- Comment Policy
- Contact Us
By Kristen Reynolds
As I sit here on the eve of my graduation, cataloging what I’ve learned over the last few years as a Black woman coming into (what I hope is) consciousness – I feel a great deal of shame. Shame and, if I am going to be incredibly honest, fear. I often find myself surrounded by friends and family whom I can’t share what I’ve learned with. I worry that I will alienate them while at the same time being ashamed that what I so quickly diagnose in the “out there” spaces, I am unwilling to speak up against in the intimate spaces that create my personal life.
My professors over my course of study have shown me a great deal, most importantly that change begins with the individual. I’m reminded of the backlash that Anita Hill faced when she broke unspoken, yet heeded, rules governing how Black women were supposed to confront Black men who have hurt or wronged them. To attack Black men, apparently, is to attack the self. I am also reminded of the recent controversy surrounding Rick Ross’s music and Talib Kweli’s belief that Black men just need more love from Black women. What I hear him saying is that what they need is silence. But what I’ve heard all my life is that silence does not create change.
Which brings me back to my family and my friends. How can I speak out for change in the “out there” spaces, when I can’t even do it at home? When people I love tell me something akin to “not this feminist stuff again” or employ language that further devalues people on the basis of race, skin color, sexual orientation. Doing this work – work which undermines the very foundation upon which our society is built – is incredibly gratifying, but it is also lonely. The one thing that keeps me afloat (while I’m in classes and writing material that voices my concern about the issues of racism and sexism that underlie much of my peers’ political and personal belief systems) is the family that I return home to at the end of the night, the friends I let loose with on the weekend. But that space is only safe, so long as I keep my mouth shut or only speak of my politics as they relate to those out there spaces.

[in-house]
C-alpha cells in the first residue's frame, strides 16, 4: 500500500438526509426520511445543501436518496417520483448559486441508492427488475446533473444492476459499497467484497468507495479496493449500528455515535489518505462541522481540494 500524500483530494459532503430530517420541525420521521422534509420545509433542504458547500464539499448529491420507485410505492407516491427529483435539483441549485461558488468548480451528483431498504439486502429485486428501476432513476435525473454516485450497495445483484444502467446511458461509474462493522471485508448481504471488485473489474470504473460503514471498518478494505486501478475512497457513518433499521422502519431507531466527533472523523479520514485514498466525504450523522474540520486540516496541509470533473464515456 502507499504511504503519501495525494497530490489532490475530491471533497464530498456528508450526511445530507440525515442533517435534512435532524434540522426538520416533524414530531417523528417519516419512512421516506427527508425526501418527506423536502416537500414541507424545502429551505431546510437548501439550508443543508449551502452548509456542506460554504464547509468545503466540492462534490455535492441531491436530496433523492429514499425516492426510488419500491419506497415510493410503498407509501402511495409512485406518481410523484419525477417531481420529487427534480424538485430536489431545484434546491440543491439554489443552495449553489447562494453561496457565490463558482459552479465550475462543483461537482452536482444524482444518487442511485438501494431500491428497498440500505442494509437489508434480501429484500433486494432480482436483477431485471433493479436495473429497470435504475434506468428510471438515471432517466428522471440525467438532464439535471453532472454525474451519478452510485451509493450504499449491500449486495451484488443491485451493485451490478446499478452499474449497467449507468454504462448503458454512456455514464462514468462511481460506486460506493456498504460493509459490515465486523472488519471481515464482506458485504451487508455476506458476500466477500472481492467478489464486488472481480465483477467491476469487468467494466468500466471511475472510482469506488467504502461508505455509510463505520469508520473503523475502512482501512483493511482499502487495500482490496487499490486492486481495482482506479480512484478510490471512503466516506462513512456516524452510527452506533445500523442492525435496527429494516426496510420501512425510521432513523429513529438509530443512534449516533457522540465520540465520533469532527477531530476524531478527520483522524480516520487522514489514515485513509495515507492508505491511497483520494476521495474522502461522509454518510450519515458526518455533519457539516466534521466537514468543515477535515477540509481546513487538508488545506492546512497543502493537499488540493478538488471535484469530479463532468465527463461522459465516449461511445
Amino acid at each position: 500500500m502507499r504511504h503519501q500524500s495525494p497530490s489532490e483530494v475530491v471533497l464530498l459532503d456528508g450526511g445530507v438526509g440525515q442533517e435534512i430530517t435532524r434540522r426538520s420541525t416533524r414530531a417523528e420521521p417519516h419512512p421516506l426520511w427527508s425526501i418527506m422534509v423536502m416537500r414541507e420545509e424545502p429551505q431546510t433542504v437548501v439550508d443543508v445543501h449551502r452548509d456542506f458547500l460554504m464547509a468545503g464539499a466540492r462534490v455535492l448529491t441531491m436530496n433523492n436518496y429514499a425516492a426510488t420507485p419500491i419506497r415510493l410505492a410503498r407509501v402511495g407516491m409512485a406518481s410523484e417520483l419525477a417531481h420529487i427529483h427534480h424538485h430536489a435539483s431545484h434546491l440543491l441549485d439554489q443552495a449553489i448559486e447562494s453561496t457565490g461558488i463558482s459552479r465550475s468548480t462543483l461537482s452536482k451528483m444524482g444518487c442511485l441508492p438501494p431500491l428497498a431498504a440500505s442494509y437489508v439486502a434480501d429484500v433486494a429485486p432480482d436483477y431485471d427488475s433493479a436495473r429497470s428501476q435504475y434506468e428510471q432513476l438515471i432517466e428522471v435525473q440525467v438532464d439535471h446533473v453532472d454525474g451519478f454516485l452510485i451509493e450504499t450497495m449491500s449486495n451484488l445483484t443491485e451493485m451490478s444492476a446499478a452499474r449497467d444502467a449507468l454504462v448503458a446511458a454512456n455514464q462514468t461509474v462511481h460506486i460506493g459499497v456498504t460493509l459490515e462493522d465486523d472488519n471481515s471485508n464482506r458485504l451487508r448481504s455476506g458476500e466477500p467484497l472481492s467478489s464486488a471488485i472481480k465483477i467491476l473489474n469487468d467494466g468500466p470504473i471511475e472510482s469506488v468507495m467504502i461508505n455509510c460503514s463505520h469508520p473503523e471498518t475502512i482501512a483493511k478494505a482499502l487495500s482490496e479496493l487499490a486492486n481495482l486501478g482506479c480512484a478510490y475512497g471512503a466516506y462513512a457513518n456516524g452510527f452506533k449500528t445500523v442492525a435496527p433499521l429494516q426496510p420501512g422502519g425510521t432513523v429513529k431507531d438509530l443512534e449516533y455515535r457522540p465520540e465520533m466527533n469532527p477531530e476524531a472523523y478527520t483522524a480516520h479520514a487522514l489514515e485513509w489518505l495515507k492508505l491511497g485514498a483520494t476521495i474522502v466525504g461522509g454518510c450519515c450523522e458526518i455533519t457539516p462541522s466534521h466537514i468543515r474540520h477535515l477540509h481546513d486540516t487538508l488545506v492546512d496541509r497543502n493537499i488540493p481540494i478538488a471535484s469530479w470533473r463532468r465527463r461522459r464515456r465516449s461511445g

Fear and shame keep me quiet. How do I combat that when it originates from the space where I’m supposed to be most free to be myself? I see many other young feminists who seem so confident in their worldview, frequently voicing their concerns about violence against women, for example. But fighting that violence necessarily entails combating the violent rhetoric that enters into and emanates from our personal spaces. I speak of fear and shame here because the personal is indeed political, but there appears to be no framework, no guideline (at least at this point in my academic career) that offers some insight into how we direct that politically active “out there” voice, inward. There must be a way to engage how the politic affects us personally and how we, and our loved ones, personally affect (or uphold) the politic.
It is not enough to say that stemming the tide of violence against women requires changing how we think about violence in the world. How do we do that? It is not enough to say that overcoming racism and sexism requires overcoming the binary either/or thinking that must always have an oppressed body of some sort. How do we do that? It must start with the individual, right? It must start with individuals who come into consciousness and bring their most intimate family members and friends into consciousness with them. But, for those of us who have few family members and few friends, by design or by circumstance – how do we do that without introducing the alienation we experience in predominately white, male classrooms into our homes?
I know that this essay is filled with more questions than answers, but everything I’ve read as a baby scholar has given me no indication of how to combat the fear and shame that I speak of. Must my love and silence always be the same?